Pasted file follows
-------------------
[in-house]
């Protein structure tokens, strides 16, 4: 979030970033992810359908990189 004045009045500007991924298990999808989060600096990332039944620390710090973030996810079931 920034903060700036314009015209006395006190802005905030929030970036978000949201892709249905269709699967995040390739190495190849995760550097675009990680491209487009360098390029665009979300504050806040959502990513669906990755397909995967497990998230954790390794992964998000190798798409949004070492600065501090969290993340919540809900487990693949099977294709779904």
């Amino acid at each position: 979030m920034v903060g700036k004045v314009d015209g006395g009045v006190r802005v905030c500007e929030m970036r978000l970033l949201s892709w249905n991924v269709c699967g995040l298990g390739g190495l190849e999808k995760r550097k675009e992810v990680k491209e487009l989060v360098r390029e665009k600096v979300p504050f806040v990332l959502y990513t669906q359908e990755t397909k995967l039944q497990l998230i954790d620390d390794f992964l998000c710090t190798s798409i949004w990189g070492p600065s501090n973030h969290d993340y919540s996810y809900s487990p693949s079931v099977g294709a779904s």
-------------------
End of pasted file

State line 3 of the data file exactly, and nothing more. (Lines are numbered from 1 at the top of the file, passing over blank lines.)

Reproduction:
């Amino acid at each position: 979030m920034v903060g700036k004045v314009d015209g006395g009045v006190r802005v905030c500007e929030m970036r978000l970033l949201s892709w249905n991924v269709c699967g995040l298990g390739g190495l190849e999808k995760r550097k675009e992810v990680k491209e487009l989060v360098r390029e665009k600096v979300p504050f806040v990332l959502y990513t669906q359908e990755t397909k995967l039944q497990l998230i954790d620390d390794f992964l998000c710090t190798s798409i949004w990189g070492p600065s501090n973030h969290d993340y919540s996810y809900s487990p693949s079931v099977g294709a779904s």